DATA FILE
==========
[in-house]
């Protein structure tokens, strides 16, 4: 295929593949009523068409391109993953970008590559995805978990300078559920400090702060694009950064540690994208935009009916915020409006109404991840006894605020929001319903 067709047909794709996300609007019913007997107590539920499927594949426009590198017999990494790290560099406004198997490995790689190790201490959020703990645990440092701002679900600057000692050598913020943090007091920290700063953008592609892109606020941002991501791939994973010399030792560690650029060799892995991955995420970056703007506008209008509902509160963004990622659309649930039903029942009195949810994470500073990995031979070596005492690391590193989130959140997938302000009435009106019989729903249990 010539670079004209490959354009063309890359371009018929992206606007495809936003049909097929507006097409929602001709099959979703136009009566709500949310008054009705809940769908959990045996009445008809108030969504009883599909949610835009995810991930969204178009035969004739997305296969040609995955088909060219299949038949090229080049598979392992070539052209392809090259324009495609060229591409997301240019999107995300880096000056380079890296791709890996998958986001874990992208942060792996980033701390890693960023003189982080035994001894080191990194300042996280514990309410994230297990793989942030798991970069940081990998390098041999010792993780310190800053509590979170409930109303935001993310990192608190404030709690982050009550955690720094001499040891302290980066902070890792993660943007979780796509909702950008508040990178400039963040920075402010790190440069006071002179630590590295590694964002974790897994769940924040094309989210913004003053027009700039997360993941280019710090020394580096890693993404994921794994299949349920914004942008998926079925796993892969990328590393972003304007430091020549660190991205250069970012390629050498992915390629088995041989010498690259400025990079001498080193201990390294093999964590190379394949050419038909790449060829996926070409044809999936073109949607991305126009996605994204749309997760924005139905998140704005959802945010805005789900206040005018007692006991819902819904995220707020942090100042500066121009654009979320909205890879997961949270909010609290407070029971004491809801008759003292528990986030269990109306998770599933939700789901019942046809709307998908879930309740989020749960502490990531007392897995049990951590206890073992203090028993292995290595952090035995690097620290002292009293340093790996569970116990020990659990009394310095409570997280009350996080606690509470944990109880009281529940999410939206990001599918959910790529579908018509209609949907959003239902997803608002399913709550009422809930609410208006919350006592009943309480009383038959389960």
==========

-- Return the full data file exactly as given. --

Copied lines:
[in-house]
């Protein structure tokens, strides 16, 4: 295929593949009523068409391109993953970008590559995805978990300078559920400090702060694009950064540690994208935009009916915020409006109404991840006894605020929001319903 067709047909794709996300609007019913007997107590539920499927594949426009590198017999990494790290560099406004198997490995790689190790201490959020703990645990440092701002679900600057000692050598913020943090007091920290700063953008592609892109606020941002991501791939994973010399030792560690650029060799892995991955995420970056703007506008209008509902509160963004990622659309649930039903029942009195949810994470500073990995031979070596005492690391590193989130959140997938302000009435009106019989729903249990 010539670079004209490959354009063309890359371009018929992206606007495809936003049909097929507006097409929602001709099959979703136009009566709500949310008054009705809940769908959990045996009445008809108030969504009883599909949610835009995810991930969204178009035969004739997305296969040609995955088909060219299949038949090229080049598979392992070539052209392809090259324009495609060229591409997301240019999107995300880096000056380079890296791709890996998958986001874990992208942060792996980033701390890693960023003189982080035994001894080191990194300042996280514990309410994230297990793989942030798991970069940081990998390098041999010792993780310190800053509590979170409930109303935001993310990192608190404030709690982050009550955690720094001499040891302290980066902070890792993660943007979780796509909702950008508040990178400039963040920075402010790190440069006071002179630590590295590694964002974790897994769940924040094309989210913004003053027009700039997360993941280019710090020394580096890693993404994921794994299949349920914004942008998926079925796993892969990328590393972003304007430091020549660190991205250069970012390629050498992915390629088995041989010498690259400025990079001498080193201990390294093999964590190379394949050419038909790449060829996926070409044809999936073109949607991305126009996605994204749309997760924005139905998140704005959802945010805005789900206040005018007692006991819902819904995220707020942090100042500066121009654009979320909205890879997961949270909010609290407070029971004491809801008759003292528990986030269990109306998770599933939700789901019942046809709307998908879930309740989020749960502490990531007392897995049990951590206890073992203090028993292995290595952090035995690097620290002292009293340093790996569970116990020990659990009394310095409570997280009350996080606690509470944990109880009281529940999410939206990001599918959910790529579908018509209609949907959003239902997803608002399913709550009422809930609410208006919350006592009943309480009383038959389960």